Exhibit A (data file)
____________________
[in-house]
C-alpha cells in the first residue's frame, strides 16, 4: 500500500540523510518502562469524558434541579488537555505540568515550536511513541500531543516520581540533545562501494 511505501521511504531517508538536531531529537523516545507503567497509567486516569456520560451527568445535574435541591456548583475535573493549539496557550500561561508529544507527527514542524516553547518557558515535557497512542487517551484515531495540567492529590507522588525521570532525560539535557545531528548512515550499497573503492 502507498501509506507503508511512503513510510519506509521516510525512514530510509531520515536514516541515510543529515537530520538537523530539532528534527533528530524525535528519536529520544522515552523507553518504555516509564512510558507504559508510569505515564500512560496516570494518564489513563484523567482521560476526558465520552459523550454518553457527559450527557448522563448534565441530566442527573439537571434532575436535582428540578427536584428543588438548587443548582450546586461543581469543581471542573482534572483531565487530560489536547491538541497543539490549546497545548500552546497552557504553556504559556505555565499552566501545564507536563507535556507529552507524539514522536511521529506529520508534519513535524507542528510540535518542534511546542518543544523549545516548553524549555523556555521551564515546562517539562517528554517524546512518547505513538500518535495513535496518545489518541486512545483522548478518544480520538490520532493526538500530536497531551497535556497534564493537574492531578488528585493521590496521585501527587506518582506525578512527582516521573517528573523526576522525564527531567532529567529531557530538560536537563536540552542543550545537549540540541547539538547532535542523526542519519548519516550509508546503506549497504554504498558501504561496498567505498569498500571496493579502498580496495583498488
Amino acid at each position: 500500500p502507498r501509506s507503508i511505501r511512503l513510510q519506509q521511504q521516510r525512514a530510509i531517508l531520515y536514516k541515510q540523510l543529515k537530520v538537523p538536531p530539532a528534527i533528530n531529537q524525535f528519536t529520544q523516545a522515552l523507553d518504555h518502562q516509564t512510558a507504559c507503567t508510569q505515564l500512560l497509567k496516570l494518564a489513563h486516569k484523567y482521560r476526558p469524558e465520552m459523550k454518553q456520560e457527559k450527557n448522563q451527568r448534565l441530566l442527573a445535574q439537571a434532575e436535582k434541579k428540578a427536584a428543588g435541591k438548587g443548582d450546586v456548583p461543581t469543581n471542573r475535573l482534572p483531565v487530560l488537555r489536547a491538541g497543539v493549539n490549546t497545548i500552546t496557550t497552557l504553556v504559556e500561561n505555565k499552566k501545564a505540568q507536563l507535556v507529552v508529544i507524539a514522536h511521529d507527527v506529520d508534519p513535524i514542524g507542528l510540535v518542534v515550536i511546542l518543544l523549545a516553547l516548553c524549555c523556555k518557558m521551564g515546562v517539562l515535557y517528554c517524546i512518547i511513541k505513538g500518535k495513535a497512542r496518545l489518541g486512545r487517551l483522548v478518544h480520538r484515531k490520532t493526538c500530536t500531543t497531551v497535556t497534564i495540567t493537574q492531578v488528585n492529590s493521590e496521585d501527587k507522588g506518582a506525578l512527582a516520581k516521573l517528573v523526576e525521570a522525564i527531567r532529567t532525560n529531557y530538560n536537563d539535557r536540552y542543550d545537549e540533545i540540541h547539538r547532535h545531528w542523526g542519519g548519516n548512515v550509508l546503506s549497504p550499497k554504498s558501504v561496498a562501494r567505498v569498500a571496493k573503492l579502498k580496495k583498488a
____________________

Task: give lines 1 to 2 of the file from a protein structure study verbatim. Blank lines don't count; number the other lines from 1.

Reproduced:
[in-house]
C-alpha cells in the first residue's frame, strides 16, 4: 500500500540523510518502562469524558434541579488537555505540568515550536511513541500531543516520581540533545562501494 511505501521511504531517508538536531531529537523516545507503567497509567486516569456520560451527568445535574435541591456548583475535573493549539496557550500561561508529544507527527514542524516553547518557558515535557497512542487517551484515531495540567492529590507522588525521570532525560539535557545531528548512515550499497573503492 502507498501509506507503508511512503513510510519506509521516510525512514530510509531520515536514516541515510543529515537530520538537523530539532528534527533528530524525535528519536529520544522515552523507553518504555516509564512510558507504559508510569505515564500512560496516570494518564489513563484523567482521560476526558465520552459523550454518553457527559450527557448522563448534565441530566442527573439537571434532575436535582428540578427536584428543588438548587443548582450546586461543581469543581471542573482534572483531565487530560489536547491538541497543539490549546497545548500552546497552557504553556504559556505555565499552566501545564507536563507535556507529552507524539514522536511521529506529520508534519513535524507542528510540535518542534511546542518543544523549545516548553524549555523556555521551564515546562517539562517528554517524546512518547505513538500518535495513535496518545489518541486512545483522548478518544480520538490520532493526538500530536497531551497535556497534564493537574492531578488528585493521590496521585501527587506518582506525578512527582516521573517528573523526576522525564527531567532529567529531557530538560536537563536540552542543550545537549540540541547539538547532535542523526542519519548519516550509508546503506549497504554504498558501504561496498567505498569498500571496493579502498580496495583498488